He added: “People are much more prone to attending off-location events rather than going to clubs. A decade ago, it was the opposite.”

Milan Underground Raves

source: https://ra.co/news/78143

Milan Underground Raves

source: https://ra.co/news/78143

This is the impression among local DJs, too. Rosa Calix, who often plays both Opal and LOBO, has noticed a new community of music lovers and dancers being shaped outside of clubs. She believes these spaces bring together audiences who are more music-conscious compared to club audiences, which allows promoters to push more interesting local acts.

Active since 2012, local party BUKA throws events in odd spaces, adapting conceptually and musically to each. For their Mondo series, which takes place in an Egyptian restaurant next to a motorway, the focus is on Middle Eastern electronic music, presented by artists and labels from that world.

“When events become institutionalised it’s hard to align all the right elements in terms of freedom of movement, and of action,” BUKA told RA. “Events that happen outside of clubs can guarantee this freedom and are just more interesting—they are extemporaneous—and people crave that.”

But there can also be downsides to going off-location. In 2018, Matteo Costa launched Discosizer, a club that soon became a favourite in Milan’s underground scene. After a while, the team lost the venue and experimented with events in different spaces as the pandemic rules eased. In spite of many successful parties, Costa said it was hard to do things exactly as they wanted.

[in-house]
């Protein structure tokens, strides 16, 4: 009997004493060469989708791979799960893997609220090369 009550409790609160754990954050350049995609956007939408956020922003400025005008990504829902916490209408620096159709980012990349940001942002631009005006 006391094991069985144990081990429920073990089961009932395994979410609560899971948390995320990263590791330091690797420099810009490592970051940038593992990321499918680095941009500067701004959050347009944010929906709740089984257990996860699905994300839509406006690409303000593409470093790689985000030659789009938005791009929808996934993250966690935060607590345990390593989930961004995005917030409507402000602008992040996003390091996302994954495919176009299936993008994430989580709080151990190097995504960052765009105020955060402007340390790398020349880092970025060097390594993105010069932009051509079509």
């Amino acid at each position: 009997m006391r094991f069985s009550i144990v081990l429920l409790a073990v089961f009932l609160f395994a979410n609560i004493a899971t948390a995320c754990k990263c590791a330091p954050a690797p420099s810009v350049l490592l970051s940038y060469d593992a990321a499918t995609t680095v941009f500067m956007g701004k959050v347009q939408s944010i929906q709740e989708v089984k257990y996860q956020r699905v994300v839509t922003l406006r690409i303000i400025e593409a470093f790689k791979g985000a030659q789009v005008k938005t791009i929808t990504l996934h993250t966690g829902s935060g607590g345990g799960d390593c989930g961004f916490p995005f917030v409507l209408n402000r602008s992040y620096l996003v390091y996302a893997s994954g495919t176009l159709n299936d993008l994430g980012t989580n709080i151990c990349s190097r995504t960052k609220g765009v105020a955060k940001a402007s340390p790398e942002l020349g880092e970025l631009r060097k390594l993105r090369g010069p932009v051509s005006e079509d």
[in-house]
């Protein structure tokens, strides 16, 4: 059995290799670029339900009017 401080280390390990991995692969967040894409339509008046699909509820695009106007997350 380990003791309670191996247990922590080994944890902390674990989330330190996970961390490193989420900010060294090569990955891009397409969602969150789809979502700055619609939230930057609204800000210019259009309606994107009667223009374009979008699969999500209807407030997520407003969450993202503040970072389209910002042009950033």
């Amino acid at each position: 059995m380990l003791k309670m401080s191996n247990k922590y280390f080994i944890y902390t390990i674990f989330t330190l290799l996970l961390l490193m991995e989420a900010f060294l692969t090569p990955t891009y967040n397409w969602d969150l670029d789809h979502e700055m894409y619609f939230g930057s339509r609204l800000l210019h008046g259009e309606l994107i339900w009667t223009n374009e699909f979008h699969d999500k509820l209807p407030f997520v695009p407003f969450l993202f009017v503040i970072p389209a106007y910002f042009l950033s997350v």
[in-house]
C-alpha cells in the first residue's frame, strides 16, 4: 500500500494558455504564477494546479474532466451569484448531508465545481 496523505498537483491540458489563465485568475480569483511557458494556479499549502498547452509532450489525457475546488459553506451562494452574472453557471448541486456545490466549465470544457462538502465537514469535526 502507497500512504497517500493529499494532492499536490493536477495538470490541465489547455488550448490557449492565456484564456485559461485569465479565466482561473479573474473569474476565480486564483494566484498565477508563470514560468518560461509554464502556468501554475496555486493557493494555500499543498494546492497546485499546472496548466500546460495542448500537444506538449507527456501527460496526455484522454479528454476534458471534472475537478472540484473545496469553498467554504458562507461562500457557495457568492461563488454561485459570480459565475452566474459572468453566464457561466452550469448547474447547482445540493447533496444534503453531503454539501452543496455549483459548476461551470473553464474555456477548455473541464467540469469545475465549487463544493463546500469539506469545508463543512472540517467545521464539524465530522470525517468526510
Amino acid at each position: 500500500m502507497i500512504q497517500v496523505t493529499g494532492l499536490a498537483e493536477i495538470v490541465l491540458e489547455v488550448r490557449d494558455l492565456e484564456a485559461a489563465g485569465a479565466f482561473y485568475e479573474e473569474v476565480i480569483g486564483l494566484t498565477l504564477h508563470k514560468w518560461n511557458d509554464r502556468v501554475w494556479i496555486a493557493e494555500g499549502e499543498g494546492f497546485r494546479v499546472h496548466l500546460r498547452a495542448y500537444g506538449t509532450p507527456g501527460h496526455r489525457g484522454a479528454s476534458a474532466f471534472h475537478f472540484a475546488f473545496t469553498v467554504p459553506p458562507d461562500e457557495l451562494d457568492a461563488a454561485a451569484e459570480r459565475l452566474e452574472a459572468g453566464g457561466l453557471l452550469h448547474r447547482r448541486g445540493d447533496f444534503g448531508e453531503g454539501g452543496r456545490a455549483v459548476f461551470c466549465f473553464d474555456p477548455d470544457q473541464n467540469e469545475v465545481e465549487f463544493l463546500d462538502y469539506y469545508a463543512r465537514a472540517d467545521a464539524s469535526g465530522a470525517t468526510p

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“Our parties need a certain quality in the bar service and a high-fi sound, and it’s very difficult to provide these in a room that’s not suitable,” he told RA. “It’s cool that younger promoters are doing a lot of off-location events, but at the same time, it’s complicated to have a future without fixed spaces.”

Next summer, Discosizer plans to throw more off-location parties at an open-air farmhouse just outside the city. But it also intends to go back to club programming for the rest of the year.

Despite all the challenges, Milan’s electronic music scene is evolving, as promoters find creative solutions outside of the status quo. This sits in stark contrast to the wider political narrative—Italy’s new right-wing government recently introduced a bill banning unauthorised gatherings of more than 50 people. If passed, the law would specifically target illegal raves, though it could potentially impact smaller, off-location parties.

“There were already several laws about this, and illegal events will be shut down as usual,” said Ormas. “The underlying issue is the political implication: once again in this country, electronic music events get portrayed and discussed only as a public problem instead of a subculture. In this sense, the law proposed is bad for the whole sector.”

The proposed law runs completely counter to the needs of Milan’s promoters. “We need more chances for young people to invest in culture and clubbing in a safer way,” said Velardi. “This should start by easing the possibility of taking over spaces that are often kept empty and unused. These spaces can be turned into hubs fostering talents, local scenes and culture.”

Originally reported by RA.